The subcontract agreement required the subcontractor to indemnify and hold harmless the contractor against claims of bodily injury resulting from the subcontractor’s work.  The subcontract also required the subcontractor to include the contractor as an “Additional Insured” on its policy.

The insurance policy provided “Additional Insured” coverage for the contractor.  But it also contained an endorsement that included an “employee exclusion,” which stated that the policy did not apply to bodily injury to the subcontractor’s own employees.

The Court was required to parse through the applicable contract and insurance provisions.  In the end, the Court found that—despite the “Additional Insured” status of the contractor—the subcontractor’s insurance policy contained the broadened employee exclusion provisions.  This ultimately negated coverage.

Vivify Construction addresses such a small portion of insurance coverage disputes on construction projects, but the lesson is far more impactful.  Despite the difficulty in reading and understanding insurance coverages on a project, you are advised to specify in your contracts what types, amounts, and limitations are acceptable for a project. While cumbersome, don’t just rely on a certificate of insurance provided by a party, but ask them to get you a copy of the actual policy to review.  Don’t try to figure out what was said after the dispute arises.

Pay-if-Paid Enforced Opening Door to Subcontractor Claim Against Owner

Katharine E. Kohm | The Dispute Resolver | February 24, 2018

In Superior Steel, Inc. v. Ascent at Roebling’s Bridge, LLC, No. 2015-SC-000204-DG, 2017 WL 6380218 (Ky. Dec. 14, 2017), a subcontractor and a sub-subcontractor sued the general contractor and owner for the failure to pay for extra work. The general contractor and owner cross-claimed against the other for, inter alia, indemnification.  At the jury trial, the subcontractors recovered under theories of implied contract and unjust enrichment.  All parties appealed, in particular, as to the pay-if-paid jury instruction. The Court of Appeals vacated the judgment and remanded.  In turn, all parties petitioned to the Supreme Court of Kentucky.
The key questions in the petition were whether the pay-if-paid provision was enforceable as between the general contractor and subcontractors and, if so, whether the subcontractors could pursue the owner directly for payment notwithstanding the lack of privity between owner and subcontractors.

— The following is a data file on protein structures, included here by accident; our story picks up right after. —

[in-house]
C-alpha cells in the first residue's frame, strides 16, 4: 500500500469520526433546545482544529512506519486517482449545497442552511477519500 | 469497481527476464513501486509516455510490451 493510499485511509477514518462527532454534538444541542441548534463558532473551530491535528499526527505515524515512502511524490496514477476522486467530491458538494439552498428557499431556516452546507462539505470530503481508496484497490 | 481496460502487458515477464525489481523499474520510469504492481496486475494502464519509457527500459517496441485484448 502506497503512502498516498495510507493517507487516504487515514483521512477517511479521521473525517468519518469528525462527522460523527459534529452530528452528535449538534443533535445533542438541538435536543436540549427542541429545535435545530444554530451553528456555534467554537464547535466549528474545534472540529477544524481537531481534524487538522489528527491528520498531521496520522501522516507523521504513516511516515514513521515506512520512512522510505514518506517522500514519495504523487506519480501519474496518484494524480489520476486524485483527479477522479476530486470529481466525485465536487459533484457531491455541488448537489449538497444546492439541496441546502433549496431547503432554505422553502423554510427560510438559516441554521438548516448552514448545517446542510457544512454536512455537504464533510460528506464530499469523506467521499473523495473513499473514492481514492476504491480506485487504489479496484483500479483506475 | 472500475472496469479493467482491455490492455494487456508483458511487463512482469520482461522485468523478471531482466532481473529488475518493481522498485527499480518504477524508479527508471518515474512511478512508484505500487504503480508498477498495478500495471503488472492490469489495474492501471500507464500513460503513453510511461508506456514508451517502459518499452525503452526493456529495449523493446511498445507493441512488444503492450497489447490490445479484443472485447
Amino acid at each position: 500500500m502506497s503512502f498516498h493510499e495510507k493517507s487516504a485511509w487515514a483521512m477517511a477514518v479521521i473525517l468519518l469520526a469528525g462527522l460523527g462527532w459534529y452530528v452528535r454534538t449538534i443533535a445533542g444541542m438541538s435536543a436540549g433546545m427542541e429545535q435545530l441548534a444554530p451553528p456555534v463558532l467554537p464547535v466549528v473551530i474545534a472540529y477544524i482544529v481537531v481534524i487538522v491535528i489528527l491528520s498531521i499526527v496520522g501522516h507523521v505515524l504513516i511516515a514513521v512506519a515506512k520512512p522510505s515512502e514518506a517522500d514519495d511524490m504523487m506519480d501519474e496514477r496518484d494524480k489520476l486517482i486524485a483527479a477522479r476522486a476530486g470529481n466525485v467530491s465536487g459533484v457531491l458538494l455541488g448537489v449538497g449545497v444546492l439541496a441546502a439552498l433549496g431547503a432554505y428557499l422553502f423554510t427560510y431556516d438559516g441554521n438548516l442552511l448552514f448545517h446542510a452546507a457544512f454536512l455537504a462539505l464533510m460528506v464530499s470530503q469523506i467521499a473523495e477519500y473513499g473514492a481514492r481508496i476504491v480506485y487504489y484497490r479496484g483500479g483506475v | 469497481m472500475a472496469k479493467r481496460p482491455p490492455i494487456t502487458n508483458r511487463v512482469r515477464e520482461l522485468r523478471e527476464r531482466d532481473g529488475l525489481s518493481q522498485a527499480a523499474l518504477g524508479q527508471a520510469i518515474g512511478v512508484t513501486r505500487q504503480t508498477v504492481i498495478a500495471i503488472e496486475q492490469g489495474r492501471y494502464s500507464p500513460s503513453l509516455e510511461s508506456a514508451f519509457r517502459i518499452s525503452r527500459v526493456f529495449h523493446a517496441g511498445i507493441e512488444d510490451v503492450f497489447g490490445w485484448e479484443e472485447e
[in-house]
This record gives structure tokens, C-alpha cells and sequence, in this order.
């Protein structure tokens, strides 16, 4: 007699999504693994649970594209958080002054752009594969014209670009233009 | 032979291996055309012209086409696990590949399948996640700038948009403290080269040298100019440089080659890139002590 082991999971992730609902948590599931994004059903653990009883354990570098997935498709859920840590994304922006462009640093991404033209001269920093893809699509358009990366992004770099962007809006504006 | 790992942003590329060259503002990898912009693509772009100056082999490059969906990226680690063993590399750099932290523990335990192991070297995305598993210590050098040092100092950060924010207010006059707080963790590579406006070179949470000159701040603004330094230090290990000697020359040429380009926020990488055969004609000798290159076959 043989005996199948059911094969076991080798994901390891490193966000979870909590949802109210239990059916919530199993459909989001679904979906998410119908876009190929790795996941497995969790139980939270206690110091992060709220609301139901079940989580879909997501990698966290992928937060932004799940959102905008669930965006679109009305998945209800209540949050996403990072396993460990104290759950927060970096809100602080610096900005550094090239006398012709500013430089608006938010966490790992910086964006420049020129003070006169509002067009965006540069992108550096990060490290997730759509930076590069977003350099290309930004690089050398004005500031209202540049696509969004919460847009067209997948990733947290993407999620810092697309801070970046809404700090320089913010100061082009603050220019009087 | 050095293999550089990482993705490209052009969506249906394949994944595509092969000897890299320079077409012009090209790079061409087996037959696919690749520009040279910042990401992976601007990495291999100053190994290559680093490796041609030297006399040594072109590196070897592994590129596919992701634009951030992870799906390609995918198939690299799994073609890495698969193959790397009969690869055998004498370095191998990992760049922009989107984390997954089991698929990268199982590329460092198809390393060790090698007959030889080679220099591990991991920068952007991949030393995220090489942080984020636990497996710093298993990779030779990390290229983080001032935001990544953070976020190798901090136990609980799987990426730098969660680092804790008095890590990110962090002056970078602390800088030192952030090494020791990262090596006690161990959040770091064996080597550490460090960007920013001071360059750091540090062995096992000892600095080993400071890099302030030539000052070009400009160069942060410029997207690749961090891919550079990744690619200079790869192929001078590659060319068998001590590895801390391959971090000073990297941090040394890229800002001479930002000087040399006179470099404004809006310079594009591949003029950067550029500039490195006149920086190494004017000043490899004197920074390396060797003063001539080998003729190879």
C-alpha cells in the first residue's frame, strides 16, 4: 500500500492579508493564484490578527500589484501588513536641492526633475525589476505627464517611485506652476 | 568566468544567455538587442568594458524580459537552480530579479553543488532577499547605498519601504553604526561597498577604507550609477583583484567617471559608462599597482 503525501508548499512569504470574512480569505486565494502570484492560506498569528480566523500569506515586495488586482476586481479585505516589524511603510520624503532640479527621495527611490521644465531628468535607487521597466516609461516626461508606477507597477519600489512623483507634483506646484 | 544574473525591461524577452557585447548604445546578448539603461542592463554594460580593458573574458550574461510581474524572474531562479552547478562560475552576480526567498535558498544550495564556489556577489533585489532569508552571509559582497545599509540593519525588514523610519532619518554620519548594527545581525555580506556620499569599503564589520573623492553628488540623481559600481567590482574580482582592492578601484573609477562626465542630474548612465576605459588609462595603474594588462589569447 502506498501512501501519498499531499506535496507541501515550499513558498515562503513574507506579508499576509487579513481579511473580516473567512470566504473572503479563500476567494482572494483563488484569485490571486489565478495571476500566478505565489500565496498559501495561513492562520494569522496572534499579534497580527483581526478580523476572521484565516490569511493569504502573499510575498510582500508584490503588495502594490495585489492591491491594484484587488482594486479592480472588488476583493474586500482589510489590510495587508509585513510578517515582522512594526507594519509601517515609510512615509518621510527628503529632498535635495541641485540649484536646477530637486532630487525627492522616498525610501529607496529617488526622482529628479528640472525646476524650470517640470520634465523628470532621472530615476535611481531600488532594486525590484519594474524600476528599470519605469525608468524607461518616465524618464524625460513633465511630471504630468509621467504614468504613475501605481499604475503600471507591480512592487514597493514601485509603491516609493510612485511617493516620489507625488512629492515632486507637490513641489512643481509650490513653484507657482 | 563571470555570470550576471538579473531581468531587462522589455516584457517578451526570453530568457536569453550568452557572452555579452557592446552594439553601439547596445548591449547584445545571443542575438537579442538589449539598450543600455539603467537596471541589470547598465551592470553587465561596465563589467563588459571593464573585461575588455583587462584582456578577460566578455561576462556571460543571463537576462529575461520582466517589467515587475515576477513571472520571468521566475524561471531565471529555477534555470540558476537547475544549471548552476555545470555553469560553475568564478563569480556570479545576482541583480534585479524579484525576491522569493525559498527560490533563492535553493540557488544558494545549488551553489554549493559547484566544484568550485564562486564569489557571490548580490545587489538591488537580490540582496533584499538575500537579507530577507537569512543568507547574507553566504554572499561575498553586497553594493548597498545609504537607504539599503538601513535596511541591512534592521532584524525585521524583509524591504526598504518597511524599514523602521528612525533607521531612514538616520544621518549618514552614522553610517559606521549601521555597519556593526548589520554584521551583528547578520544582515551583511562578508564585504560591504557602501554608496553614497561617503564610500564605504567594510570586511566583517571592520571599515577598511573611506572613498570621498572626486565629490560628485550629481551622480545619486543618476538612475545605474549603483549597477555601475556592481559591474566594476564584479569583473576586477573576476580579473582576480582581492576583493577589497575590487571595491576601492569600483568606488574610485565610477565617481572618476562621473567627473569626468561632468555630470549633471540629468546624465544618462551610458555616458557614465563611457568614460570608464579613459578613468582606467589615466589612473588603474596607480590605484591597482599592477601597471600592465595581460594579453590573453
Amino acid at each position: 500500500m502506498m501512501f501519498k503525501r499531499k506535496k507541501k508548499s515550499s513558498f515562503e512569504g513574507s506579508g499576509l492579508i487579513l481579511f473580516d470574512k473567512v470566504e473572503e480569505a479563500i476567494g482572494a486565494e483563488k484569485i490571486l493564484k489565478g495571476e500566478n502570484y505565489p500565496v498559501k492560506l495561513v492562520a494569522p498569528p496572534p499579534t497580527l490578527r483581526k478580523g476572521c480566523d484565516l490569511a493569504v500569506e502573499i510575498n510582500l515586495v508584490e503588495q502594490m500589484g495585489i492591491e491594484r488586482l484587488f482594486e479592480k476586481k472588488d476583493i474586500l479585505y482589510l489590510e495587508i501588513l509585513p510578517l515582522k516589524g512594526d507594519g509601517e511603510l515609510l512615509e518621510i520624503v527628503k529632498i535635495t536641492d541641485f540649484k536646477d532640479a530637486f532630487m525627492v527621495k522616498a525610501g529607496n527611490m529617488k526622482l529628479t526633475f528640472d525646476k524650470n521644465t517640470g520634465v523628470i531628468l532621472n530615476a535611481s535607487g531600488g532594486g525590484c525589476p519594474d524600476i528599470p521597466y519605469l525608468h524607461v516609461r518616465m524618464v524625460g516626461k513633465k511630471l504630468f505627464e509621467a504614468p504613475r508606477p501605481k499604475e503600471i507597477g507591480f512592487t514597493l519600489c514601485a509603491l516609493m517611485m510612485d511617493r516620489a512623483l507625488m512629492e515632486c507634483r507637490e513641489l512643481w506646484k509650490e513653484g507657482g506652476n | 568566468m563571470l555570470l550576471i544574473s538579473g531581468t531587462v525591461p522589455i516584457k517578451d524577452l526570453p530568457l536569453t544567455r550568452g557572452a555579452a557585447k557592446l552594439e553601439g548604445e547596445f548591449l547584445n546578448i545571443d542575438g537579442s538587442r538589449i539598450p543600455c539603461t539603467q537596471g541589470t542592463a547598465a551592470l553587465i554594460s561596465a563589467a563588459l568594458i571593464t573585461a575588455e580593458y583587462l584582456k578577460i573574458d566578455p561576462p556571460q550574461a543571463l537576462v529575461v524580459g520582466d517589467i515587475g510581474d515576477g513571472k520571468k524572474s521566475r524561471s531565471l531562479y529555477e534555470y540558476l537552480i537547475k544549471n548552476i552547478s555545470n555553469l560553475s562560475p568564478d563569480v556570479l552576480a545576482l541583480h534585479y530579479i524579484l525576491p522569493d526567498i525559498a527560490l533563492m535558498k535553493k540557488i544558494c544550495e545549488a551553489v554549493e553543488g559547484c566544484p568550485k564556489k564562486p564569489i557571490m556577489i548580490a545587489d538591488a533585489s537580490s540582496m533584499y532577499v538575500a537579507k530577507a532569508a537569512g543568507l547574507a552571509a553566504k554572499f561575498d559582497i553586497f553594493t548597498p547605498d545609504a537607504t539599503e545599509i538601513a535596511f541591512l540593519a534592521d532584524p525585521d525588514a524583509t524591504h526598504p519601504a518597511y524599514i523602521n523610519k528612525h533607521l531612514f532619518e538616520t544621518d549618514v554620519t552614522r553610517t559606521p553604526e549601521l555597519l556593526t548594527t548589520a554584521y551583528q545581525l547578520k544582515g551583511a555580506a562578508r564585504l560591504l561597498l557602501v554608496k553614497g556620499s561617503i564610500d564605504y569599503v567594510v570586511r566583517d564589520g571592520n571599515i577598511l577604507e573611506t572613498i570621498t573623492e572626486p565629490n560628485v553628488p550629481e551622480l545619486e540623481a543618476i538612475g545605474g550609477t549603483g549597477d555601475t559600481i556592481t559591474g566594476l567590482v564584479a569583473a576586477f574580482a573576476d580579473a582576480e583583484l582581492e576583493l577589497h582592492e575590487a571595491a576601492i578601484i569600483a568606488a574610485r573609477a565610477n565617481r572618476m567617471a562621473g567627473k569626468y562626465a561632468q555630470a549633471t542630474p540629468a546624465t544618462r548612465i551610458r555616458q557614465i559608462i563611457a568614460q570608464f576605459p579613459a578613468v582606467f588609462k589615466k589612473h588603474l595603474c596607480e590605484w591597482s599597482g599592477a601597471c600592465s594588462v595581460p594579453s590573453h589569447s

The Supreme Court concluded that, as a result of the pay-if-paid clause, the general contractor had not breached subcontract for the failure to pay for the subcontractor’s extra work.  The relevant subcontract provisions stated:
  • “no compensation . . . for any claim arising out of the performance of this Subcontract, unless the Contractor has collected corresponding additional compensation from the owner, or other party involved”
  • And more directly – “payment [to] the Contractor from the Owner for the Subcontractor Work is a condition precedent to payment by the Contractor to Subcontractor. The Subcontractor hereby acknowledges that it relied on the credit of the Owner, not the Contractor for payment of the Subcontract Work.”
Reading these together, the Supreme Court agreed that the general contractor’s receipt of payment from owner was a condition precedent to its obligation to pay the subcontractors.  Because the general contractor did not receive payment from the owner, there could be no breach. The Court did note that “pay-if-paid clauses have fallen out of favor in some states, [but] the prohibition against their use has come from the legislature rather than the courts.” In Kentucky, no such statutory prohibition existed.
However, because the subcontractors were left with no useful contract remedy against general contractor, the Court held that the subcontractors were not barred from bringing unjust enrichment claims against the owner.  The Court acknowledged that typically “unjust enrichment is unavailable when the terms of an express contract control.”  But noted that, here, the “adequacy” of a “legal remedy” (or the “actual realization of that contractual remedy”) was absent due to the “contractual gridlock” caused by the owner.  Indeed, if the contract was the only avenue for the subcontractors to obtain relief, that result would allow the owner to take advantage of its own failure to pay after receiving “a substantial benefit” from the subcontractors’ work.